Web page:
Police Commissioner Raymond W. Kelly joined today with U.S. Senator Charles E. Schumer to appeal a Department of Justice decision to deny the families of Auxiliary Police Officers Eugene Marshalik and Nicholas Pekearo federal death benefits extended to public safety officers. The DOJ denied both families’ claims in September after Marshalik and Pekearo were killed in a horrific shooting spree March 14, 2007. A hearing on the denial is scheduled to be held later this week.
“Auxiliary Police Officers Eugene Marshalik and Nicholas Pekearo acted with immense bravery on behalf of the public in the face of a deranged and armed individual,” Commissioner Kelly said. “They were killed in the line of duty and were laid to rest with full honors befitting their heroism. The City of New York has already awarded the death benefits available to Auxiliary Police Officers. It only makes sense that the Department of Justice follow suit and recognize Eugene and Nicholas as public safety officers within the meaning of the law. This was a wrong-headed decision. It needs to be reversed.”
Senator Schumer said, “Following the one year anniversary of their sons' tragic deaths, the Pekearo and Marshalik families are facing another tragedy, having to prove yet again that their sons' heroic actions were committed in the line of duty as public safety officers. Officers Pekearo and Marshalik, in uniform and with the authority of the NYPD, risked their lives to stop a raving gunman. I think that any New Yorker would agree, there is no more fundamental testament to their role as public safety officers than the heroic actions they took that night. I am hopeful that the DOJ can only agree, and will reverse its misinterpretation of the law."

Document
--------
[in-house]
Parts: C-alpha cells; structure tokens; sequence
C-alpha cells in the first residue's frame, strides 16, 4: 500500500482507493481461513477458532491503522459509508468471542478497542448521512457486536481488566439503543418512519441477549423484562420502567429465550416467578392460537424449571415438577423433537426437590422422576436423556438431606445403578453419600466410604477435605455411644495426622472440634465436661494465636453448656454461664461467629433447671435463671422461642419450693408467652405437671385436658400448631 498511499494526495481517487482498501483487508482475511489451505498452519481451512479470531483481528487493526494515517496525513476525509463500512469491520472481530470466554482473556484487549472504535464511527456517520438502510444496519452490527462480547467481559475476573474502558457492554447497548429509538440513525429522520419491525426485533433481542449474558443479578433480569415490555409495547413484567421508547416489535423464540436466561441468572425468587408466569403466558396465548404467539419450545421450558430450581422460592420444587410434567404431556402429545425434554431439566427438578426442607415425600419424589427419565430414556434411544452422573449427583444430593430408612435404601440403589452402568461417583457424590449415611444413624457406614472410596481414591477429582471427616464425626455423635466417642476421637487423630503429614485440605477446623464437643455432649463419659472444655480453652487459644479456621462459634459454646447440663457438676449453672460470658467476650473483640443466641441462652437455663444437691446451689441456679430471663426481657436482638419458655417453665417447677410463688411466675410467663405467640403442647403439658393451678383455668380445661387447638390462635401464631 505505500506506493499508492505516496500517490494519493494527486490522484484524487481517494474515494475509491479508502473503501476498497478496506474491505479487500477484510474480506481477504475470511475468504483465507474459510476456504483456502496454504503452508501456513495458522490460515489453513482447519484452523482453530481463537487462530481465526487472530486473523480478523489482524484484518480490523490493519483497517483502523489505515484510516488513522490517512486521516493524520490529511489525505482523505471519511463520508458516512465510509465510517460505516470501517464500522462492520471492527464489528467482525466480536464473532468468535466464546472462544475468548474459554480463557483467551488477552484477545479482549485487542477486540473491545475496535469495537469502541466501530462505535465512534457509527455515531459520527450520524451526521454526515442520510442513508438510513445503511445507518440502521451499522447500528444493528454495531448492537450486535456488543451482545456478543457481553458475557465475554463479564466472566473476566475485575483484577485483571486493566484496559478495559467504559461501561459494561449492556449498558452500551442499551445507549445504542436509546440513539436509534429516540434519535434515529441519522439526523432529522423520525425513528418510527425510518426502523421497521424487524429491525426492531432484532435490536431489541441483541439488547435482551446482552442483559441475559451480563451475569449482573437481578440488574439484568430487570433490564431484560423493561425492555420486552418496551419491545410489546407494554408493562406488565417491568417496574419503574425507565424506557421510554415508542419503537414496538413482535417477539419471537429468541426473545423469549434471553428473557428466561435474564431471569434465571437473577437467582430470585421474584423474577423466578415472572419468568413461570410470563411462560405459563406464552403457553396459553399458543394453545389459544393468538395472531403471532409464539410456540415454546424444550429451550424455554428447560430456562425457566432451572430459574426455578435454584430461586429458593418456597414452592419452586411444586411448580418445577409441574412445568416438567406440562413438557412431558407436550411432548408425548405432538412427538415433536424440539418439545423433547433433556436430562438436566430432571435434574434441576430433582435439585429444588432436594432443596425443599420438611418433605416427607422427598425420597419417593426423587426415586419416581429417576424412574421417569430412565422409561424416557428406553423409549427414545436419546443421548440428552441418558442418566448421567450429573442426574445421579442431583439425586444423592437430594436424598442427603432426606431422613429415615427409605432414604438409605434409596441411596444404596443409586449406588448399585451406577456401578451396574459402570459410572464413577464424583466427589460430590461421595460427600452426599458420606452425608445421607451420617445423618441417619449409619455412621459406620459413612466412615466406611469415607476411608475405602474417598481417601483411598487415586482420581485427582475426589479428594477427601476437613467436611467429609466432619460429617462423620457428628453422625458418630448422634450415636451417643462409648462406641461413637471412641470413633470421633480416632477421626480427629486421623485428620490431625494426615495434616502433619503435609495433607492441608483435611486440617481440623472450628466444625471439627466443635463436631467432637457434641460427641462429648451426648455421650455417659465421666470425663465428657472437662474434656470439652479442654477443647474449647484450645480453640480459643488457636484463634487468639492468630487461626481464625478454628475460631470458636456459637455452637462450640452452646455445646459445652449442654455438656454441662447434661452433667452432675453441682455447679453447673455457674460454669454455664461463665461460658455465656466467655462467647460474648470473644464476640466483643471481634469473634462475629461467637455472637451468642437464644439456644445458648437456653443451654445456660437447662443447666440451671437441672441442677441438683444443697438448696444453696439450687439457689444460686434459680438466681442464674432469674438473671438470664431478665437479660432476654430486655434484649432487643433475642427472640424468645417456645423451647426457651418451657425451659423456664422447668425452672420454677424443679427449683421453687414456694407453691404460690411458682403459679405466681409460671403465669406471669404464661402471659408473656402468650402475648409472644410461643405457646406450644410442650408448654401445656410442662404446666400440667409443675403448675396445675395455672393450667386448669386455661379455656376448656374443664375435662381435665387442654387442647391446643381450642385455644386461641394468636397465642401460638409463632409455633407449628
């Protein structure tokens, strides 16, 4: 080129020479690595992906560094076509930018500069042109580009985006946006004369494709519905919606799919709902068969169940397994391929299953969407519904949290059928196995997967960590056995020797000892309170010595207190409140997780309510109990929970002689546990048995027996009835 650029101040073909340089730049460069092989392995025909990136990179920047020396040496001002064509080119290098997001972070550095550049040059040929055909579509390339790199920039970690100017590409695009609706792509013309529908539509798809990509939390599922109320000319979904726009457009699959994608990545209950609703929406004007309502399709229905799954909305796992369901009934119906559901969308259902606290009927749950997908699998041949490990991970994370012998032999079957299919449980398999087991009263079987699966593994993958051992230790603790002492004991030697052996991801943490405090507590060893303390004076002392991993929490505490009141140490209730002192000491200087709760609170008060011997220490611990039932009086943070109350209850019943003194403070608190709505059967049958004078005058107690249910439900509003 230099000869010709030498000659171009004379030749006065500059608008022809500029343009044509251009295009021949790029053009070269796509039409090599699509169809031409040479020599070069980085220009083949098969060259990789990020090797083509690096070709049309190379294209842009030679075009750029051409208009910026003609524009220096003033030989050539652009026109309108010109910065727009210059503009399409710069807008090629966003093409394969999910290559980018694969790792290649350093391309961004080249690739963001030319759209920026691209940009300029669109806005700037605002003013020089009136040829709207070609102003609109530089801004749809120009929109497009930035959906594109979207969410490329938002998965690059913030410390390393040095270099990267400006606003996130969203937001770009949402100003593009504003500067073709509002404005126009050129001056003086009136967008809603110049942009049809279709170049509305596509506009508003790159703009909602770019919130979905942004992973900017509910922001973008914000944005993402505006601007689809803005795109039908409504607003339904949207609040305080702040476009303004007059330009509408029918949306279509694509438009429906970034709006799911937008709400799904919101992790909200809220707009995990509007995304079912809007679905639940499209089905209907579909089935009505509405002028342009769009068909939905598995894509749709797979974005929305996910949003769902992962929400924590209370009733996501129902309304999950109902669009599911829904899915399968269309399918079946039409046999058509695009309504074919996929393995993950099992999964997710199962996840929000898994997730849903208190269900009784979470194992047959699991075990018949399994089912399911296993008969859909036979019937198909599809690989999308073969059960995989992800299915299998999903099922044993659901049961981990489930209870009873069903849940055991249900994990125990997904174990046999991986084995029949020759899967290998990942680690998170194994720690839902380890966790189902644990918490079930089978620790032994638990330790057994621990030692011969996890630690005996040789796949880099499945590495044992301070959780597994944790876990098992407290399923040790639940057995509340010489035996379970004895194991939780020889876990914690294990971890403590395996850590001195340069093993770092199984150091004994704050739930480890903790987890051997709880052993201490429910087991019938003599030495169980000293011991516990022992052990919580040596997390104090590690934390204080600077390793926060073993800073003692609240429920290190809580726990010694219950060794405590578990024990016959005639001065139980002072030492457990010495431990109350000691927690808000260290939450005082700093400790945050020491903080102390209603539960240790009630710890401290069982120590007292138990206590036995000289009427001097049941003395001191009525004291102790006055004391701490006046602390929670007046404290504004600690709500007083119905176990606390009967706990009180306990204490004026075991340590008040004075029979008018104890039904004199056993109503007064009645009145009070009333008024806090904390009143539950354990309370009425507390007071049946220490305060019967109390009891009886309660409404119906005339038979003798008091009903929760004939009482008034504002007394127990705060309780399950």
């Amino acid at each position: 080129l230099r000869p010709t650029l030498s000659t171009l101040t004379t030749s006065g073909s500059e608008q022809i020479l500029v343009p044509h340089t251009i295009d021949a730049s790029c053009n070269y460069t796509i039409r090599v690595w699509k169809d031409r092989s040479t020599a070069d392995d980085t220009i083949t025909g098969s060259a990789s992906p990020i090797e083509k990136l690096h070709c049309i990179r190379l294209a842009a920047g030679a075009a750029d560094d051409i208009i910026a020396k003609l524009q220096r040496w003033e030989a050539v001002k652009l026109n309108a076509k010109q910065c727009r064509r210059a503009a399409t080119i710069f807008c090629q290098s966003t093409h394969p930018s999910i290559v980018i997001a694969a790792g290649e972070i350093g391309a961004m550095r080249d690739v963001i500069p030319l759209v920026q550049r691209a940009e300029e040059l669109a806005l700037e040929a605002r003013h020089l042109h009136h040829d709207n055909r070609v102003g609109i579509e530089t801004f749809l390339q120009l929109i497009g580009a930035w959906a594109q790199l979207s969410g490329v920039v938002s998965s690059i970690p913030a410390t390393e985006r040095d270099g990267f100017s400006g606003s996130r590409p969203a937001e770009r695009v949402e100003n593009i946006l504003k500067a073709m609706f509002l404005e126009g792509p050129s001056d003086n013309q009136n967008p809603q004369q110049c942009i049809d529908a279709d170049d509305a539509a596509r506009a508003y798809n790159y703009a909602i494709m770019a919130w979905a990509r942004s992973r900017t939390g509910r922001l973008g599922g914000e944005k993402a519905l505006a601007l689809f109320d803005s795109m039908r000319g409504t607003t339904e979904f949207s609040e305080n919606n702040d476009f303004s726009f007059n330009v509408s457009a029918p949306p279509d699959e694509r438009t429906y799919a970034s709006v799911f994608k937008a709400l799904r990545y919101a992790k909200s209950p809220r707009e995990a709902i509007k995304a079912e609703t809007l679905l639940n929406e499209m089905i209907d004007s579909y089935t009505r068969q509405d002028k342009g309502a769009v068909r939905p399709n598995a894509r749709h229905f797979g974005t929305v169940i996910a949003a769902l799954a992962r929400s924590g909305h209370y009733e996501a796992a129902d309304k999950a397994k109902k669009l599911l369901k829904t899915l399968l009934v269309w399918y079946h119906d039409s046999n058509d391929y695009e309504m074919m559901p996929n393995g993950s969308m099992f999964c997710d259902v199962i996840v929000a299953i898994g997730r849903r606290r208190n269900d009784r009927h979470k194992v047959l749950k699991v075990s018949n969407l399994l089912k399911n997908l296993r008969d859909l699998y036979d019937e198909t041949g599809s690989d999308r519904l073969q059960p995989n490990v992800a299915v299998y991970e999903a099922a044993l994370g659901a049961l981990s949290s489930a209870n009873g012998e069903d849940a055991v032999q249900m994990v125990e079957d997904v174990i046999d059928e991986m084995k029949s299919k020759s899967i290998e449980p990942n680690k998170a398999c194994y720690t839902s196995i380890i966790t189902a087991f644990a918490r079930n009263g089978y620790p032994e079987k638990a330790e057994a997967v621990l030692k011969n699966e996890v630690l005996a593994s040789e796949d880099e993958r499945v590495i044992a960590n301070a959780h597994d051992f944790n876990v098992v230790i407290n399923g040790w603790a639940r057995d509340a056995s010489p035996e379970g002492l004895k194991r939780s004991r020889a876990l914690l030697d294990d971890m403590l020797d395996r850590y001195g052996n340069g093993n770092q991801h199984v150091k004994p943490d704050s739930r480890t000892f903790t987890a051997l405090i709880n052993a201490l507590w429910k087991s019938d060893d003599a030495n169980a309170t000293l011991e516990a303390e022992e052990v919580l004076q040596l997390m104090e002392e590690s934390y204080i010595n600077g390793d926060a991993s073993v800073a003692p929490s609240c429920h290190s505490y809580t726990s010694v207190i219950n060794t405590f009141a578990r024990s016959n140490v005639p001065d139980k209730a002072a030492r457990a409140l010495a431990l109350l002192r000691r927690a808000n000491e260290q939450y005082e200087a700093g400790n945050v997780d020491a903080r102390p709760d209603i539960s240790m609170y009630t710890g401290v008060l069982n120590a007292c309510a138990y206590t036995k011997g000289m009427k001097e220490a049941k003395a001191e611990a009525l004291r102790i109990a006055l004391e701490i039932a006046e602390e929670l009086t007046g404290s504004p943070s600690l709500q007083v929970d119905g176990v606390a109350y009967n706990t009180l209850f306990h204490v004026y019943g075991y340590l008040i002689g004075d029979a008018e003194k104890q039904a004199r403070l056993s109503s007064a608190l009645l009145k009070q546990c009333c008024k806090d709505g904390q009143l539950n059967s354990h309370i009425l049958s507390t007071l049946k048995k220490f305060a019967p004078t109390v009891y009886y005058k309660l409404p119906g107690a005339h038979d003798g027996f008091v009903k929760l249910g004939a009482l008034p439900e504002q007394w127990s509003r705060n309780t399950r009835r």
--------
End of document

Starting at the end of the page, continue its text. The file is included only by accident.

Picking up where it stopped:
The mission of the NYPD’s Auxiliary Police Program is to provide an enhanced, uniformed community presence in order to prevent crimes from occurring and to quickly report crimes when they do occur. In the event of an emergency, the Police Commissioner, Mayor or New York State Legislature have the authority to confer peace officer status upon Auxiliary Police Officers.
Auxiliary Police Officers Marshalik and Pekearo were following David Garvin moments after he shot and killed a pizzeria employee in Manhattan’s busy West Village, to observe and report his changing locations as he fled the murder scene. Garvin assaulted and fired at both Auxiliary Police Officers before being confronted and ultimately stopped by New York City Police officers. He was armed with two semi-automatic pistol and 90 rounds of ammunition.
Under the Public Safety Officers Benefits program administered by the United States Department of Justice, a public safety officer is defined as “an individual serving a public agency in an official capacity, with or without compensation, as a law enforcement officer…” 42 U.S.C. §3796B (9)(A). It further defines a law enforcement officer as “an individual involved in crime and juvenile delinquency control or reduction, or enforcement of the criminal laws…” 42 U.S.C. §3796b (6).
Officer Pekearo was wearing a bullet-resistant vest at the time of shooting but suffered other fatal wounds. Officer Marshalik was killed by a gunshot wound to his head. The New York City Police Department has since outfitted 2,192, or nearly two-thirds of the members of the Auxiliary Police Force, with custom-fitted protective vests –the remainder are in the process of being measured and produced.
PHOTO: U.S. Senator Charles E. Schumer and New York City Police Commissioner Raymond W. Kelly appear together in a news conference at One Police Plaza to appeal a DOJ decision denying the families of Auxiliary Police Officers Eugene Marshalik and Nicholas Pekearo a federal death benefit.